The first, Townsmen 6 comes in a free version and a paid-for one. You start by entering one of the territories in France, during the French Revolution. You need to build houses, each of which adds two people to your population. Lumber huts and quarries must be established to gather basic resources. Food sources like farms, fishing huts and windmills & bakeries must be created. All of these need people to run there so you need to distribute your people accordingly in each place. The more people work in a building, the faster and higher its output. Other buildings that don’t require permanent employees like wells and storage sheds also must be built. At the first level upgrade, your existing buildings can be upgraded to employ more people and produce more.The next stage of progress includes more developed buildings such as universities (where scholars can research creating newer functions & buildings), coffee houses (where propagandists can be created) and military camps (to train and maintain soldiers). And finally, you can extend your control by moving to other regions and building your communities there too.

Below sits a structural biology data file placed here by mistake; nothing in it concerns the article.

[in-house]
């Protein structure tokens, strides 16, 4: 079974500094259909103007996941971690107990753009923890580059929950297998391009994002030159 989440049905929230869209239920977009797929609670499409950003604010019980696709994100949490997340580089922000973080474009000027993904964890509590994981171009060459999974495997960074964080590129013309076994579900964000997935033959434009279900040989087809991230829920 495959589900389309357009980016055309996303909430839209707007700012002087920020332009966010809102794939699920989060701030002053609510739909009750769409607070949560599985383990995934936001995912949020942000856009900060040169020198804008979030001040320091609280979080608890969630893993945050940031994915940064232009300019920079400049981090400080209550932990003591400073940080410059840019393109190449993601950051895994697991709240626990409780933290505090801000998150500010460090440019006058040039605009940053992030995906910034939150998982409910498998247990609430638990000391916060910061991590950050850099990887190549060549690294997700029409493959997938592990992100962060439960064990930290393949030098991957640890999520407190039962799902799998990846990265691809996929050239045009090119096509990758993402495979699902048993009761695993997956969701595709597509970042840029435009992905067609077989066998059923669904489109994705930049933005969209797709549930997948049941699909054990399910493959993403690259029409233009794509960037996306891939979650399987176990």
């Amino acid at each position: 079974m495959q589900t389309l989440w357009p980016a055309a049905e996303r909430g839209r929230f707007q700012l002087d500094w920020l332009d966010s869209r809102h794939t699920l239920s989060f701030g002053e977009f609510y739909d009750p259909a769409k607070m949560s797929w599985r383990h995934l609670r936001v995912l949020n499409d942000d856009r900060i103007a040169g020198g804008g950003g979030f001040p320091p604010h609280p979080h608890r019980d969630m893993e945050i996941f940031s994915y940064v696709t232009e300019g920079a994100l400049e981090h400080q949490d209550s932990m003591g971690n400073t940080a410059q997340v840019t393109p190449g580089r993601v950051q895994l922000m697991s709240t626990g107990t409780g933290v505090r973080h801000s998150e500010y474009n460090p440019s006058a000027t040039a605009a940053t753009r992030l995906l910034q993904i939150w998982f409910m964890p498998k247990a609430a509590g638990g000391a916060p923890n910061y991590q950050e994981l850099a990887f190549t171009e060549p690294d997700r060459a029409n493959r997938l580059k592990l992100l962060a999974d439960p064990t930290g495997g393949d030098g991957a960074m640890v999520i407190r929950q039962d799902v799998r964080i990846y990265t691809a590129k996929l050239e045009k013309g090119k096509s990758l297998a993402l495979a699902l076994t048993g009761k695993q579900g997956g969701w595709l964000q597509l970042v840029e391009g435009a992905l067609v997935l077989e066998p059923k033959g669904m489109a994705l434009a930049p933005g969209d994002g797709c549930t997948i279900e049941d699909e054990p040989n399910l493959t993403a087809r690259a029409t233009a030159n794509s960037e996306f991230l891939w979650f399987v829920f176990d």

In Campaign mode, the territories you enter will already have some settlements, possibly hostile to new encampments. You may need to manage your community as well as protect them from conversion and/or attack. Weather plays a big role in the productivity of a community as well as their morale (which directly impacts productivity as they refuse to work in prolonged rainy weather). Starvation or lack of certain key resources can also cause strikes. And finally, you have a limited period to establish or turn around a community.